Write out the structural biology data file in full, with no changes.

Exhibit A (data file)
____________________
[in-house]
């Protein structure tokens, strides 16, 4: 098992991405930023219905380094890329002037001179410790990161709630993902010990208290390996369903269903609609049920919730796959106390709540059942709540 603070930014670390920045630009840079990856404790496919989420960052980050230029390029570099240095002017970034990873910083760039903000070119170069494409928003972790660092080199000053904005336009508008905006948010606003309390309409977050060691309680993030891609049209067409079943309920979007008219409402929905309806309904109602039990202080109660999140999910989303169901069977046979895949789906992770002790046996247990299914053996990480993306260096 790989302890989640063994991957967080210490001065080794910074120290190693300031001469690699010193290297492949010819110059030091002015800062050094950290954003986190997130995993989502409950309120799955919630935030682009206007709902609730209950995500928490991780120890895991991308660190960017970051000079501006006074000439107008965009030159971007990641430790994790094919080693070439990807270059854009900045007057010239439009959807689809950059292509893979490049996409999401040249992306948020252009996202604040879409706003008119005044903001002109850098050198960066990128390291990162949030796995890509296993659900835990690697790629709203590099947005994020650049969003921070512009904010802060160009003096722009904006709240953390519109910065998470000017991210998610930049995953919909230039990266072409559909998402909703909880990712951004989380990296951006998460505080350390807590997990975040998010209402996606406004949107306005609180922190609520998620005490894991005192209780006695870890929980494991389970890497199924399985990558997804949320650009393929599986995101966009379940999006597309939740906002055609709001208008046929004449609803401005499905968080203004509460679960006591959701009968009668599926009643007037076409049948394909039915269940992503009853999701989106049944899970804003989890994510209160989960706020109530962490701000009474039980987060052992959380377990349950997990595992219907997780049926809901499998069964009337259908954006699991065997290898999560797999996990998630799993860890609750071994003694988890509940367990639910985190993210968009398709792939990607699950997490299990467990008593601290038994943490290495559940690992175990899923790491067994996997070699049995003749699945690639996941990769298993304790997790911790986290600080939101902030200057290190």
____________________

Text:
[in-house]
């Protein structure tokens, strides 16, 4: 098992991405930023219905380094890329002037001179410790990161709630993902010990208290390996369903269903609609049920919730796959106390709540059942709540 603070930014670390920045630009840079990856404790496919989420960052980050230029390029570099240095002017970034990873910083760039903000070119170069494409928003972790660092080199000053904005336009508008905006948010606003309390309409977050060691309680993030891609049209067409079943309920979007008219409402929905309806309904109602039990202080109660999140999910989303169901069977046979895949789906992770002790046996247990299914053996990480993306260096 790989302890989640063994991957967080210490001065080794910074120290190693300031001469690699010193290297492949010819110059030091002015800062050094950290954003986190997130995993989502409950309120799955919630935030682009206007709902609730209950995500928490991780120890895991991308660190960017970051000079501006006074000439107008965009030159971007990641430790994790094919080693070439990807270059854009900045007057010239439009959807689809950059292509893979490049996409999401040249992306948020252009996202604040879409706003008119005044903001002109850098050198960066990128390291990162949030796995890509296993659900835990690697790629709203590099947005994020650049969003921070512009904010802060160009003096722009904006709240953390519109910065998470000017991210998610930049995953919909230039990266072409559909998402909703909880990712951004989380990296951006998460505080350390807590997990975040998010209402996606406004949107306005609180922190609520998620005490894991005192209780006695870890929980494991389970890497199924399985990558997804949320650009393929599986995101966009379940999006597309939740906002055609709001208008046929004449609803401005499905968080203004509460679960006591959701009968009668599926009643007037076409049948394909039915269940992503009853999701989106049944899970804003989890994510209160989960706020109530962490701000009474039980987060052992959380377990349950997990595992219907997780049926809901499998069964009337259908954006699991065997290898999560797999996990998630799993860890609750071994003694988890509940367990639910985190993210968009398709792939990607699950997490299990467990008593601290038994943490290495559940690992175990899923790491067994996997070699049995003749699945690639996941990769298993304790997790911790986290600080939101902030200057290190």